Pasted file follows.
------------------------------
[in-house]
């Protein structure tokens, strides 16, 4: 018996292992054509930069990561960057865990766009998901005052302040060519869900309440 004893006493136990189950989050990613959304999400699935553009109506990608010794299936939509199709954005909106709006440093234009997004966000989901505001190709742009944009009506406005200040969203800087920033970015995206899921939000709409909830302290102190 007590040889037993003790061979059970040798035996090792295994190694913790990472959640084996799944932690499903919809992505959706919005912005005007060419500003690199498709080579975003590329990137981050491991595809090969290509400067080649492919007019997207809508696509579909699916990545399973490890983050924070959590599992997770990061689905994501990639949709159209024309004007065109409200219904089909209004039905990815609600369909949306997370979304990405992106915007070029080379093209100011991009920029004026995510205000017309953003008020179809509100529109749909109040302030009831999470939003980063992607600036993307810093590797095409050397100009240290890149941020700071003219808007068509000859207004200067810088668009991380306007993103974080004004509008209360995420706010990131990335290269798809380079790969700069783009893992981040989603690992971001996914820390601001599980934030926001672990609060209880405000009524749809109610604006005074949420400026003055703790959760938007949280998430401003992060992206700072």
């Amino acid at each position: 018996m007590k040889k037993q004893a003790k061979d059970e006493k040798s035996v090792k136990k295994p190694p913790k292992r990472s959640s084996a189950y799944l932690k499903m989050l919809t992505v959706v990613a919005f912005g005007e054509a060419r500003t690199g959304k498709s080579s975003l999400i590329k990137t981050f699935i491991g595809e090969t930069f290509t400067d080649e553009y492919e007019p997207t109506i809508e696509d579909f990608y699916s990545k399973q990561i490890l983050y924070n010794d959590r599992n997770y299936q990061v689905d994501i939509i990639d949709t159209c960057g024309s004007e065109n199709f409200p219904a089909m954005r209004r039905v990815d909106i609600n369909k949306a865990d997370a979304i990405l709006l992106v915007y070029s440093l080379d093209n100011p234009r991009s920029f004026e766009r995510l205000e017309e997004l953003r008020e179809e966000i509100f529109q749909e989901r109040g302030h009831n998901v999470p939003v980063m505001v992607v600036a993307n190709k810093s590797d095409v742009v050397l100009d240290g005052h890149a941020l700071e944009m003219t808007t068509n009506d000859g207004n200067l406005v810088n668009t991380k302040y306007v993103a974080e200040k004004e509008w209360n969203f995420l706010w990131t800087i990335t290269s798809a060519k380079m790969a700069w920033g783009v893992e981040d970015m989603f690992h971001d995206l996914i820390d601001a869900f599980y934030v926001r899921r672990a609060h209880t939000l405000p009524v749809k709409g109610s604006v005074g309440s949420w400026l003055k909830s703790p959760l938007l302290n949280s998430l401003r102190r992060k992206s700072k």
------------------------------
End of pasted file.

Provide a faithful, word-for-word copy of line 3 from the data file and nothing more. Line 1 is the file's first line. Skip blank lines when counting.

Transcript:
């Amino acid at each position: 018996m007590k040889k037993q004893a003790k061979d059970e006493k040798s035996v090792k136990k295994p190694p913790k292992r990472s959640s084996a189950y799944l932690k499903m989050l919809t992505v959706v990613a919005f912005g005007e054509a060419r500003t690199g959304k498709s080579s975003l999400i590329k990137t981050f699935i491991g595809e090969t930069f290509t400067d080649e553009y492919e007019p997207t109506i809508e696509d579909f990608y699916s990545k399973q990561i490890l983050y924070n010794d959590r599992n997770y299936q990061v689905d994501i939509i990639d949709t159209c960057g024309s004007e065109n199709f409200p219904a089909m954005r209004r039905v990815d909106i609600n369909k949306a865990d997370a979304i990405l709006l992106v915007y070029s440093l080379d093209n100011p234009r991009s920029f004026e766009r995510l205000e017309e997004l953003r008020e179809e966000i509100f529109q749909e989901r109040g302030h009831n998901v999470p939003v980063m505001v992607v600036a993307n190709k810093s590797d095409v742009v050397l100009d240290g005052h890149a941020l700071e944009m003219t808007t068509n009506d000859g207004n200067l406005v810088n668009t991380k302040y306007v993103a974080e200040k004004e509008w209360n969203f995420l706010w990131t800087i990335t290269s798809a060519k380079m790969a700069w920033g783009v893992e981040d970015m989603f690992h971001d995206l996914i820390d601001a869900f599980y934030v926001r899921r672990a609060h209880t939000l405000p009524v749809k709409g109610s604006v005074g309440s949420w400026l003055k909830s703790p959760l938007l302290n949280s998430l401003r102190r992060k992206s700072k």